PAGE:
Nyack Celebrates Its Pride

Nyack’s Main Street was awash in Rainbow flags on Sunday as allies, advocates, and members of the LGBTQ community took to the streets to celebrate pride month. The “Pride Promenade”, which was postponed last year due to the pandemic, celebrated diversity in the community and offered a chance to honor nine Rocklanders who have been instrumental in the fight for equality.

Jerlyne Calixte, Marlene Colburn, Oscar Flores, Marc Jacobs, Taylor Kiara, Jamey Petersen, Christina Picciano, Donna Scheibe, and Richard Skipper were all presented with plaques commemorating their efforts to promote tolerance and acceptance of LGBTQ+ people.

Some honorees, including Marlene Colburn, are veterans of the movement, having spent decades marching against exclusionary government policies and championing legal reforms that granted civil rights to same-sex couples. In 1992, Colburn helped found the “Dyke March” in Washington DC after finding that planned LGBTQ+ protests did not include any political actions to support lesbian women specifically.

Others were newer to the movement. Jamie Peterson, a high-school student, was honored for his years of volunteer work with the Rockland chapter of the NAACP and the Rockland Pride Center.

Some honorees, including Christina Picciano, founder of the Ossinng LGBTQ Alliance, were recognized for starting their own organizations dedicated to advocacy, while others, including Donna Scheibe were recognized for their contributions to existing groups. Scheibe works as a mathematics professor and has provided free tutoring to teens through the Rockland Pride Center. Richard Skipper was recognized for making cultural contributions. His show, “Richard Skipper Celebrates”, has promoted the work of more than a thousand artists.

Though they ranged widely in age, experience, and background, all the nominees remain dedicated supporters of the LGBTQ+ community, and their advocacy is as vital as it ever was.

“Our kids today and kids going forward are going to be learning about what the people here today have done to get us to this place where people can be proud of who they are, can be who they are without facing discrimination,” said New York State Senator Elijah Reichlin-Melnick, who organized the ceremony.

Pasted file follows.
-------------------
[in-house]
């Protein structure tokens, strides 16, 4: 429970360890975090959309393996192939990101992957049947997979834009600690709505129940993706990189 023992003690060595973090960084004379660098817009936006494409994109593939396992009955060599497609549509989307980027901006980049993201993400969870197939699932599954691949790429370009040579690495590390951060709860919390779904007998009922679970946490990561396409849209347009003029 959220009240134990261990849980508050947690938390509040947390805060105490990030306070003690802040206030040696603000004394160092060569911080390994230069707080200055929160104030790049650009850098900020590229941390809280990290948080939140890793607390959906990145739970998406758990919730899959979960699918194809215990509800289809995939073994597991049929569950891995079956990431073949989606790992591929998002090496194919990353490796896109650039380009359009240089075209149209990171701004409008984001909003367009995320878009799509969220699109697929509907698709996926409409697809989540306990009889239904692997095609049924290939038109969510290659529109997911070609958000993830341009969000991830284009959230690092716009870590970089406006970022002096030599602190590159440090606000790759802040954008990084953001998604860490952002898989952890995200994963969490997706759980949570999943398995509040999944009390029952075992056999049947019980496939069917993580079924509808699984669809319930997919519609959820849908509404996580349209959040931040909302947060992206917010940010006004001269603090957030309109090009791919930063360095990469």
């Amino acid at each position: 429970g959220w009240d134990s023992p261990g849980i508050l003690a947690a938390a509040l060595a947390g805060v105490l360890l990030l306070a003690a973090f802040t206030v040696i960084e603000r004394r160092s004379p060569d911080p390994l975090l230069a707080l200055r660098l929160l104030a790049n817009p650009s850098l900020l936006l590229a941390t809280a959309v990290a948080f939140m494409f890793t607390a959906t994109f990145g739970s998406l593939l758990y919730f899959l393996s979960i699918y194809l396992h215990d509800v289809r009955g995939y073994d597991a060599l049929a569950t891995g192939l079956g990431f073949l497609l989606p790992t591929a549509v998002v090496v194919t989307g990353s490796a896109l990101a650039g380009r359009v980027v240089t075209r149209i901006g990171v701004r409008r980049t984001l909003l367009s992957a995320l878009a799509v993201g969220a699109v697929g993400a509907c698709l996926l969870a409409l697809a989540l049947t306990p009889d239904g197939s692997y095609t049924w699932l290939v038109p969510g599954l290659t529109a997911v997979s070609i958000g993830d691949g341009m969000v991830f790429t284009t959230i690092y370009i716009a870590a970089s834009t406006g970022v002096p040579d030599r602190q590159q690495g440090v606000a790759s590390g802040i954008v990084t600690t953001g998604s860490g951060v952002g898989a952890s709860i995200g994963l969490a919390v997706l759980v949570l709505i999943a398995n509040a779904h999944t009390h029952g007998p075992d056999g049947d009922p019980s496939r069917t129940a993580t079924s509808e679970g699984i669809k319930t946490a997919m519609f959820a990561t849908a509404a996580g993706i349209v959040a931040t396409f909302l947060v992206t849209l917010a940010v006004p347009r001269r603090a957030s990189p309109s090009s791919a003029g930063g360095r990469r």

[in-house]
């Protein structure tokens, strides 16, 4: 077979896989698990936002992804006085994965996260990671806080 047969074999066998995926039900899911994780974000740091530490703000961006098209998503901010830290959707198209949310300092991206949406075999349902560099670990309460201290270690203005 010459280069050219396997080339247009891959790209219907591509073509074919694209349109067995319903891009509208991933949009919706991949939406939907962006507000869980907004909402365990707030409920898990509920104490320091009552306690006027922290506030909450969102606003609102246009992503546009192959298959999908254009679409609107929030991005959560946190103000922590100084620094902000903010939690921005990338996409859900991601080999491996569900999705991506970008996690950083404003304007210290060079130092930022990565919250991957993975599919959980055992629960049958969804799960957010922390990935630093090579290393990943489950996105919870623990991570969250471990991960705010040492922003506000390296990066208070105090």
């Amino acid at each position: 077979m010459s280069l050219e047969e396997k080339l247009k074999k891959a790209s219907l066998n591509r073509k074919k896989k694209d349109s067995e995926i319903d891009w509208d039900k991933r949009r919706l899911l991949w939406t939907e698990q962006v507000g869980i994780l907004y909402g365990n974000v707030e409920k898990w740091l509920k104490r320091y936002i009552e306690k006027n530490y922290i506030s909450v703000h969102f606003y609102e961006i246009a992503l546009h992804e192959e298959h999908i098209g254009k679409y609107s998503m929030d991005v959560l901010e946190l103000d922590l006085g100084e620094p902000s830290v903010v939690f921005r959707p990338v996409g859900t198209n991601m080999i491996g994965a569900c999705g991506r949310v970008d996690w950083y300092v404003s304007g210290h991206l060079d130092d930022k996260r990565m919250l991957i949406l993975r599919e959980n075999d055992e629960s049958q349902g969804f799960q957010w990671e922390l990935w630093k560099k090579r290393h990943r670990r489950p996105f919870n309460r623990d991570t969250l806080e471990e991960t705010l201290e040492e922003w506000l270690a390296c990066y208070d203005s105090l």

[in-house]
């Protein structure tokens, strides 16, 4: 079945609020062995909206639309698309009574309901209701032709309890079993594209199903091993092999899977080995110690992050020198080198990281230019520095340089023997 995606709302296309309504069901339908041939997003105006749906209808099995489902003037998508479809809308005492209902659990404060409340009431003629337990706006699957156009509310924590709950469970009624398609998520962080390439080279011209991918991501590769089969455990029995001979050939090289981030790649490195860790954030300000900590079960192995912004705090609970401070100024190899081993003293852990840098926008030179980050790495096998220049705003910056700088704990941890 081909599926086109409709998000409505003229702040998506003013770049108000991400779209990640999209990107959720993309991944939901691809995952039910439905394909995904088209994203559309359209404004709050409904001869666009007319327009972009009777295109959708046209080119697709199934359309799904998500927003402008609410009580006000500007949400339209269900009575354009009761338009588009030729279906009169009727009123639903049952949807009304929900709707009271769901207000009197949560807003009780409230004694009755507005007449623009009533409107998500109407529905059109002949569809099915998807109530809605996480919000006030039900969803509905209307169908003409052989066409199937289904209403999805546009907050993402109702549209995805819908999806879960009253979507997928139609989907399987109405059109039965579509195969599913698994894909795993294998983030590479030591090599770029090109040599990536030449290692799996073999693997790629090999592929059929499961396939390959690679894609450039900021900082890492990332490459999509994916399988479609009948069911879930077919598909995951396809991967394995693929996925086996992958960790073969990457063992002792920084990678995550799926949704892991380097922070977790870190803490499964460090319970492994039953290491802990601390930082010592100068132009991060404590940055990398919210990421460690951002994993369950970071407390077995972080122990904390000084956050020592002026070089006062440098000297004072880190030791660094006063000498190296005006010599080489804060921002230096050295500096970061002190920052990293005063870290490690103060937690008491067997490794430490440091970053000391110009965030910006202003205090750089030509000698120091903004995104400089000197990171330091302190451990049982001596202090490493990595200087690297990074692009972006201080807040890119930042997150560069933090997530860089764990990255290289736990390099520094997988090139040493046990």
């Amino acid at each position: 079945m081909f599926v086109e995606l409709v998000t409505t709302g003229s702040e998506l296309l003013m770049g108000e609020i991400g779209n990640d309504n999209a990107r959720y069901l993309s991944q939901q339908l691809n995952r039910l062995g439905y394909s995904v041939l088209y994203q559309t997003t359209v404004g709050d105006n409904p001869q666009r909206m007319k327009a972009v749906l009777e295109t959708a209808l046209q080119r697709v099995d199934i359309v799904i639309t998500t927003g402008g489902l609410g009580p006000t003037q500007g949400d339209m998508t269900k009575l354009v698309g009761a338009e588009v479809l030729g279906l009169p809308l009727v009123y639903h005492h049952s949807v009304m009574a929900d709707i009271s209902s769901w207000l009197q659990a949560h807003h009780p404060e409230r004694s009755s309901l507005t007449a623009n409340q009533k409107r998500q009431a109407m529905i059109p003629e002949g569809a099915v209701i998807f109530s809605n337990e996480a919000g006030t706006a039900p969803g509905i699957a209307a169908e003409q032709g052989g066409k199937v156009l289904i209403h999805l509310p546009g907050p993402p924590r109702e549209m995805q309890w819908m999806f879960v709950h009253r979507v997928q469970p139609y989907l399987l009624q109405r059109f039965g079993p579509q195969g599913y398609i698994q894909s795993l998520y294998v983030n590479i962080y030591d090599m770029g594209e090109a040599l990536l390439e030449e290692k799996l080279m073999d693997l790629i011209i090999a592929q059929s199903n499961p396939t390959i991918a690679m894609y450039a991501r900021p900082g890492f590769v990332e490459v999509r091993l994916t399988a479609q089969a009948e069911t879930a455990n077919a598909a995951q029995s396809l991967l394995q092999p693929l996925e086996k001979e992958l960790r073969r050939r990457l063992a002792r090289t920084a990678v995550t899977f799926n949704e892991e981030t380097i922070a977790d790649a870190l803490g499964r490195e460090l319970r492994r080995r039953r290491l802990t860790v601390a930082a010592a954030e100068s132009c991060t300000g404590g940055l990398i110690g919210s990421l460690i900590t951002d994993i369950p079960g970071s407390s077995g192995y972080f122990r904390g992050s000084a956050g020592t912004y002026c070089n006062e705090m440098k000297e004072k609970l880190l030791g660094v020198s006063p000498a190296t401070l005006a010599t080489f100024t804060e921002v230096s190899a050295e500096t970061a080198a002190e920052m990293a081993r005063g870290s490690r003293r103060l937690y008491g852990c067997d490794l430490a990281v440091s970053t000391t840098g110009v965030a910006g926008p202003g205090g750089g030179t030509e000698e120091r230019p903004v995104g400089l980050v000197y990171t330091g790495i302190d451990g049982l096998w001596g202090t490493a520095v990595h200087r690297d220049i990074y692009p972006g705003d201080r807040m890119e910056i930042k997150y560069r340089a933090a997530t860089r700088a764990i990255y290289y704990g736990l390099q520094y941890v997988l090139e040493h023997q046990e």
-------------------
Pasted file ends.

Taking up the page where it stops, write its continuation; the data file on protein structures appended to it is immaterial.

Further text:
“A few years after I was born, the Supreme Court handed down a decision that said states could criminalize the act of love between two adults. When I was in middle school a democratic president signed a federal law that banned marriage between same-sex couples. Eight years later, a republican ran for and won reelection on the promise to put that discrimination into the Constitution. It has been a long fight and now in the last 17 years we got marriage equality made law in New York, and the Supreme Court made marriage equality the law of the land six years ago. Two years ago the state legislature passed the gender expression non discrimination act. To be here with you today and to be able to celebrate is a sign of progress.”

Reichlin-Melnick urged everyone in attendance to remain vigilant and avoid complacency as they continue to advocate for equal treatment.

The ceremony was attended by Rockland County Executive Ed Day, Orangetown Supervisor Teresa Kenny, Clarkstown Supervisor George Hoehmann, Assemblyman Mike Lawler, Assemblyman Kenneth P. Zebrowski, and Village of Nyack Mayor Don Hammond, and concluded with a brief speech from Congressman Mondaire Jones on the progress the movement has made and the work that is yet to come. The first black openly gay member of the U.S. House of Representatives, Jones’ election as Rockland’s congressman marked a historic victory for LGBTQ+ equality.

“It wasn’t all that long ago that I couldn’t have imagined that someone like me could even run for Congress let alone get elected to that body” said Jones. “Progress has been achieved not by accident but because people have been fighting for this for a very long time, and I know I’m grateful for it. Nowadays with marriage equality as the law of the land and LGBTQ+ people represented in media and pop culture it can be easy for folks to believe that our work is complete, that LGBTQ justice has finally been one, but for as far as we have come we have so much further to go.”

 Photo by Joe Kuhn